VA Secretary Robert Wilkie recently doubled down on his department’s dog experiments despite pressure from President Trump and Congress to shut it down. In a statement to the press, Wilkie says he will approve future requests for dog experiments.
In the past year, VA has done a 360 on dog experiments. Former Secretary Shulkin first lauded the experiments citing decades-old medical advances like the pacemaker as the basis to continue the program. After substantial pressure from activists including White Coat Waste Project Shulkin reverses. However, since his departure, VA is full steam ahead on dog experiments.
Language in President’s Trump’s March spending bill was aimed at restricting the program. Congress likewise has pending legislation to shut down the program in part because the agency’s experiments are benefiting private industry rather than focusing only on resolving medical questions for veterans.
“Having sustained catastrophic injuries on the battlefield, which included the loss of both my legs, I am acutely aware of the vital role dogs play in helping troops recover from war’s physical and psychological tolls,” said Rep. Brian Mast (R-Fla.), an Army veteran and co-sponsor of the legislation.
“The VA has not executed what we wanted as intent, which is to bring this to an end in its entirety, so we will keep up the pressure.”
The legislative measure signed by President Trump put serious restrictions on VA’s ability to use canines and cut funding for the program. It further required the Secretary to only approve canine studies if the goal of the study could only be reached with the use of dogs, which was not required previously.
Despite the funding restrictions, VA placed orders for more dogs from June 2018 until well into FY 2019.
USA Today Reporting
USA Today recently reported dog experiments are ongoing at VA facilities in Milwaukee, Cleveland, and Richmond. At Cleveland, VA personnel sever dogs’ spinal cords to test cough reflexes.
According to their report:
The VA, with the backing of other veterans and medical groups, pushed back against the mounting criticism, with then-secretary David Shulkin, a physician, calling the research critical “because of the distinct physical and biological characteristics humans and dogs share that other species do not.”
Which VA secretary approved the ongoing testing, however, is a point of contention. Before Trump fired him in March, Shulkin told an interviewer he was “not a strong believer” in the testing, and last week he tweeted that he “remain[s] opposed toward any new dog research”.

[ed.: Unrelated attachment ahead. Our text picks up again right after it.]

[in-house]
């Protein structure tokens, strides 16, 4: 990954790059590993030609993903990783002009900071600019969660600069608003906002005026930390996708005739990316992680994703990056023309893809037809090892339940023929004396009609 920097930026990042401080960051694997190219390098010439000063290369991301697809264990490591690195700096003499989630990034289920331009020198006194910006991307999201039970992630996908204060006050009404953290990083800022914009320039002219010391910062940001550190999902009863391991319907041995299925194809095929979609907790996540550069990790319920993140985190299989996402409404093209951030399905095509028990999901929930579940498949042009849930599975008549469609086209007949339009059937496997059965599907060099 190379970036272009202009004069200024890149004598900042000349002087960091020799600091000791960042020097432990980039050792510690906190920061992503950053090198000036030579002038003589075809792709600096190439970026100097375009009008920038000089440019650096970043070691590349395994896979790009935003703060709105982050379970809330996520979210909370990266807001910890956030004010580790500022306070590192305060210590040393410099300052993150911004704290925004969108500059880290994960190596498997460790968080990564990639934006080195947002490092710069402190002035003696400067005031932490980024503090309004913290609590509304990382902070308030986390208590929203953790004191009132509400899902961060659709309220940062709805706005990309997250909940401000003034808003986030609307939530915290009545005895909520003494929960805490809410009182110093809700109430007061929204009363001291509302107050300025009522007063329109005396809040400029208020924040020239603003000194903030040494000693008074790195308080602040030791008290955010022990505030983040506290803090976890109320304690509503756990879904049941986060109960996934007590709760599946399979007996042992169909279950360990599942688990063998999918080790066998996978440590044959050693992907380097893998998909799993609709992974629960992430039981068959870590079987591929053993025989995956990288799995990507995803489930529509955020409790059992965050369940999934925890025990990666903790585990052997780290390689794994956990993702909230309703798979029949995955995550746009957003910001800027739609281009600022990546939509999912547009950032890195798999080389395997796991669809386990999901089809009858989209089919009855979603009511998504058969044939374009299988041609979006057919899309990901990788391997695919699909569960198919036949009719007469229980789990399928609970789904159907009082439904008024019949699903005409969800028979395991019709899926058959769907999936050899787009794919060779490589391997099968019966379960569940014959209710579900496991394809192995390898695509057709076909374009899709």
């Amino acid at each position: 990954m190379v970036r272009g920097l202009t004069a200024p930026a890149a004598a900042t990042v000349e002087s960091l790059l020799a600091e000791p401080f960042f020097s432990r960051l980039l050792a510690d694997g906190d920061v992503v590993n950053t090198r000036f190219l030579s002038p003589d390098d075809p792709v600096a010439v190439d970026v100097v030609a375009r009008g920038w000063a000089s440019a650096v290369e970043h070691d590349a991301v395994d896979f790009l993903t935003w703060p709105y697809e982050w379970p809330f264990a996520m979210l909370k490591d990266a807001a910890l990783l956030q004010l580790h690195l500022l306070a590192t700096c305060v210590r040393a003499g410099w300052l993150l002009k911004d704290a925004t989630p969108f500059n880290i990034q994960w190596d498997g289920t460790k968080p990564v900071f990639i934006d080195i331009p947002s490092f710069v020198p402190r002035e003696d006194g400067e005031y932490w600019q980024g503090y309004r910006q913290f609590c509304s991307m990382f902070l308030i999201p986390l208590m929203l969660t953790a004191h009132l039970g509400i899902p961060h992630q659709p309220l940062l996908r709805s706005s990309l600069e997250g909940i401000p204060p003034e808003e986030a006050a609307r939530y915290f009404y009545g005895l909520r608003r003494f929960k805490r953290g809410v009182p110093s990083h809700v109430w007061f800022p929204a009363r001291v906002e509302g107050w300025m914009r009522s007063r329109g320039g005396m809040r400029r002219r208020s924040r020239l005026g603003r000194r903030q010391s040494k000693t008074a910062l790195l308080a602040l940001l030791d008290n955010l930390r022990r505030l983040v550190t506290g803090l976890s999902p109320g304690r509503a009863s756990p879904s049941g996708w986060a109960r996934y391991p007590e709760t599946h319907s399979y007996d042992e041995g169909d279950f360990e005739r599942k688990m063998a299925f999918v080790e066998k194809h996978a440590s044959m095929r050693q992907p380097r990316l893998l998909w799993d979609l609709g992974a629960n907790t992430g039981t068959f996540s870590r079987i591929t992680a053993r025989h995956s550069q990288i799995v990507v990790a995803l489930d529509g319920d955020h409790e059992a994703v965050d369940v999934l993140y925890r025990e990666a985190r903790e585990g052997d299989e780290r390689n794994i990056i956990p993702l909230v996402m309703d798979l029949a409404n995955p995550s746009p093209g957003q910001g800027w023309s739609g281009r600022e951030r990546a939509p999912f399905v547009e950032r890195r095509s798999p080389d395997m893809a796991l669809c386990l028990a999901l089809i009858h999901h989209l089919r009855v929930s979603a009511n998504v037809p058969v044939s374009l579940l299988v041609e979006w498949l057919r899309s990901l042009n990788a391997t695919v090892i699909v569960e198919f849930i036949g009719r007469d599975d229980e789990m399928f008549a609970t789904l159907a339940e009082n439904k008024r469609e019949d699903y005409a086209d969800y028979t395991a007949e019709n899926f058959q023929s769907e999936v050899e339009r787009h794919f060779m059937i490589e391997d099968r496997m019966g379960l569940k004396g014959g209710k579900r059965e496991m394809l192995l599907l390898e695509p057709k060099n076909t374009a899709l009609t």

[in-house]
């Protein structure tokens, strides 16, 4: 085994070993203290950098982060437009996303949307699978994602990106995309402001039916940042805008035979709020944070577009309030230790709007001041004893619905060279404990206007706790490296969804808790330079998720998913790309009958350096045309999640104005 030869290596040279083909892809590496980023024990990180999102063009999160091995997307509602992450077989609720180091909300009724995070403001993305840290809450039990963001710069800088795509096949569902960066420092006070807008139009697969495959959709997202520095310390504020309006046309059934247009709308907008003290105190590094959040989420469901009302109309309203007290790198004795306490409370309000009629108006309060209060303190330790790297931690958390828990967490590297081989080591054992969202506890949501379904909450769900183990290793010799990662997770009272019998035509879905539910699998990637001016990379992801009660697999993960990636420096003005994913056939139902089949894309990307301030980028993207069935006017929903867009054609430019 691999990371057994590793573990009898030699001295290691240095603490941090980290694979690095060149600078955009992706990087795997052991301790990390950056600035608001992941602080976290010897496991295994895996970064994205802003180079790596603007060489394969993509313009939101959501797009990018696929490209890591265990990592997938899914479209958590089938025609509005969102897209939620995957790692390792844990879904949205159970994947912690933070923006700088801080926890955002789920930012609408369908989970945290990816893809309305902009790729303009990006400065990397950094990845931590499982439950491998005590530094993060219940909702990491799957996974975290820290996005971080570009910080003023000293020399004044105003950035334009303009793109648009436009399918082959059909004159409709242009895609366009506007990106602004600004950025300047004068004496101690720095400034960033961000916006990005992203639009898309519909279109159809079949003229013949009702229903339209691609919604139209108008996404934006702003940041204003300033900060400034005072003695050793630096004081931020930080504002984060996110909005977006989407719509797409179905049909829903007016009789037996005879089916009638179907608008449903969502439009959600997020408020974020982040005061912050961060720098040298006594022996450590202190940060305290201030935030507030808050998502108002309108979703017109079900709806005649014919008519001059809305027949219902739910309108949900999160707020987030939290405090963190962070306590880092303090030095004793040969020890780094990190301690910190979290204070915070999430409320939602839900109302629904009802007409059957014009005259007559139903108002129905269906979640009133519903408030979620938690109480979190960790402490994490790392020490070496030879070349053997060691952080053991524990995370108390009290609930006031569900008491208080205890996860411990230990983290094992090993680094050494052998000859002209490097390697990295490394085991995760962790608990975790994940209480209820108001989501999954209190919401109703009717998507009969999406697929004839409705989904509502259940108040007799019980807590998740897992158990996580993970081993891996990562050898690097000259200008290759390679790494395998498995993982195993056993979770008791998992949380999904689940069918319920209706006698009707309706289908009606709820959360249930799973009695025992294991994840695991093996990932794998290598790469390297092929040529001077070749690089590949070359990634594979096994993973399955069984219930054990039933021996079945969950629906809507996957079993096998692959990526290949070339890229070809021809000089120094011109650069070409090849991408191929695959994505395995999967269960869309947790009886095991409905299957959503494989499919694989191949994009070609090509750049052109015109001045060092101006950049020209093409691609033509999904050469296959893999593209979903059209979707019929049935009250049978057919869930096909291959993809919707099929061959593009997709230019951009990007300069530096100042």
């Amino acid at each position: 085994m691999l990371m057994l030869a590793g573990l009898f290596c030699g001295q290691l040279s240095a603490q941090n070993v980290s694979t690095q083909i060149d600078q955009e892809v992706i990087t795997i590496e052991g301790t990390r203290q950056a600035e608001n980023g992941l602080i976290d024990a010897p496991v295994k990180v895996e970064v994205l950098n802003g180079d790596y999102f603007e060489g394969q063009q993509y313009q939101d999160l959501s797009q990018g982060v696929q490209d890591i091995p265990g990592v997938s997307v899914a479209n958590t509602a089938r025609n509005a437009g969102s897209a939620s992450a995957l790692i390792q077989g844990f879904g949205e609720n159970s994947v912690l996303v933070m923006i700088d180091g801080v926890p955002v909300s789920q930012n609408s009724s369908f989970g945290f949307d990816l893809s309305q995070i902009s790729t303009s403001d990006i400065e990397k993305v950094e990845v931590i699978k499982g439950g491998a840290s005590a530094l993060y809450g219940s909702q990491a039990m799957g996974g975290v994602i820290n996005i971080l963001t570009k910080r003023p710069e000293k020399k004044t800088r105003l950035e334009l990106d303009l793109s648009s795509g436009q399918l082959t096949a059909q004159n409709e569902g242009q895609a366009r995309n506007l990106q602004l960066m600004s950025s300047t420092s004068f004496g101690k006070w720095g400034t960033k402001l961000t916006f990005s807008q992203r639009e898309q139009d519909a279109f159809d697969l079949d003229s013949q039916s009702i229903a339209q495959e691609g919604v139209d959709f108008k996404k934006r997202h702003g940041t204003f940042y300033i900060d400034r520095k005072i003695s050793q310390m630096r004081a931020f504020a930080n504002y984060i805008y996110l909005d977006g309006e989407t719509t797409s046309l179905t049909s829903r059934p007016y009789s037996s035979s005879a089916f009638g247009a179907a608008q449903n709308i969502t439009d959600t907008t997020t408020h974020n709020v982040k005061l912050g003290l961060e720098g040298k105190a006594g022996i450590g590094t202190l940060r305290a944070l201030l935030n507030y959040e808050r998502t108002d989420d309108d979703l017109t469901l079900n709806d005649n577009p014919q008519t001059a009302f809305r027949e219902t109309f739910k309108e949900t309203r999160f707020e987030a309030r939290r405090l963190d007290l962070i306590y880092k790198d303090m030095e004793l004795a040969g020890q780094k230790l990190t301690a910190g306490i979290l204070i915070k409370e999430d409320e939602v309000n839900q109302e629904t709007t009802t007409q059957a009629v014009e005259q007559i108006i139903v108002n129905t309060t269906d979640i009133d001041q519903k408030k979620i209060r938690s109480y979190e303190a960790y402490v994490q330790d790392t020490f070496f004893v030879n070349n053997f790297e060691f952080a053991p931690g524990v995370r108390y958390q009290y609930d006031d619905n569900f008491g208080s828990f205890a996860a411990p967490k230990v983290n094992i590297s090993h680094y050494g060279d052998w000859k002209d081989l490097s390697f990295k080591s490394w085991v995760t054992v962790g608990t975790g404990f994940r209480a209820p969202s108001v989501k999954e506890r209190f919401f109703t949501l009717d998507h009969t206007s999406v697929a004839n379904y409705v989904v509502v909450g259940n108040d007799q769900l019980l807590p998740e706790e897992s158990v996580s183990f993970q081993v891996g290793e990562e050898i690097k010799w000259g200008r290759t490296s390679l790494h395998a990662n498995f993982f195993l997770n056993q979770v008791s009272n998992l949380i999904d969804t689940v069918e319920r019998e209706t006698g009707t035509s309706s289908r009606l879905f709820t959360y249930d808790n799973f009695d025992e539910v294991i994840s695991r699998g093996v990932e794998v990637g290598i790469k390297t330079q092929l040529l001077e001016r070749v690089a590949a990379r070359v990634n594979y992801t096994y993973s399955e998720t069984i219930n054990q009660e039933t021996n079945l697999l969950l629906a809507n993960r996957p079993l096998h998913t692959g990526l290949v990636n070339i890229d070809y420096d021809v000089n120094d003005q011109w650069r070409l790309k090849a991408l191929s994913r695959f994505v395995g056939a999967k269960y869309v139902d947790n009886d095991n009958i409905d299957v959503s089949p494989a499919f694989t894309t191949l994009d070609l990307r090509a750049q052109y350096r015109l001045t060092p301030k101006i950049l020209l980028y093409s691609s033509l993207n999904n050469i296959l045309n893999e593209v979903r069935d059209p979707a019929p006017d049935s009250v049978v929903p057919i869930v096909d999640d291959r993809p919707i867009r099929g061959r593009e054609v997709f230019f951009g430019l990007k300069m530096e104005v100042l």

But an agency spokesman said Friday that Shulkin had verbally approved the continuation of the research the day he was fired.
Regardless of who signed off on the research, Wilkie made clear Friday that his support remained firm. He said the agency uses 92 dogs in experiments, adding: “Every day, 2,000 dogs are euthanized in this country.”
Justin Goodman, vice president of advocacy and public policy for White Coat Waste, said it was “disconcerting that Secretary Wilkie was brought in to clean up the VA, and yet he is doubling down on a program that has continued to fail veterans, taxpayers and dogs.”
White Coat Waste
I have done work with Goodman from White Coat Waste in the past. He is a great guy with a really interesting business model to reduce government waste. Last year, a few of us including my friend Rory Riley wrote quite a bit about waste related to VA’s dog abuse and experimentation program. Shulkin pulled back, at least at the time.
My part came to publishing research into the foreign-owned interests profiting off the medical research being conducted by VA. It undermined the agency’s position.
There is no question a financial motive belies the agency’s persistence in running the studies at the facilities noted above. Regardless of the benefit to veterans, why should VA continue hiring veterinarians rather than hire more doctors to treat veterans?
For the private companies profiting on the research, is this the best use of taxpayer money?
Richmond VA Spin On Dog Testing
I came across the following statement from the Richmond VA website addressing its dog research program, and thought the curious spin was worth highlighting:
Those who focus only on the shortcomings, make unfounded allegations, and present distortions as facts, wrongly compromise the faith of American citizens and lawmakers in the integrity of the VA system to do this vital work, interfere with the efforts of the many responsible research personnel who are dedicated to improving health care, and do a disservice to our Veterans and other human and animal patients worldwide.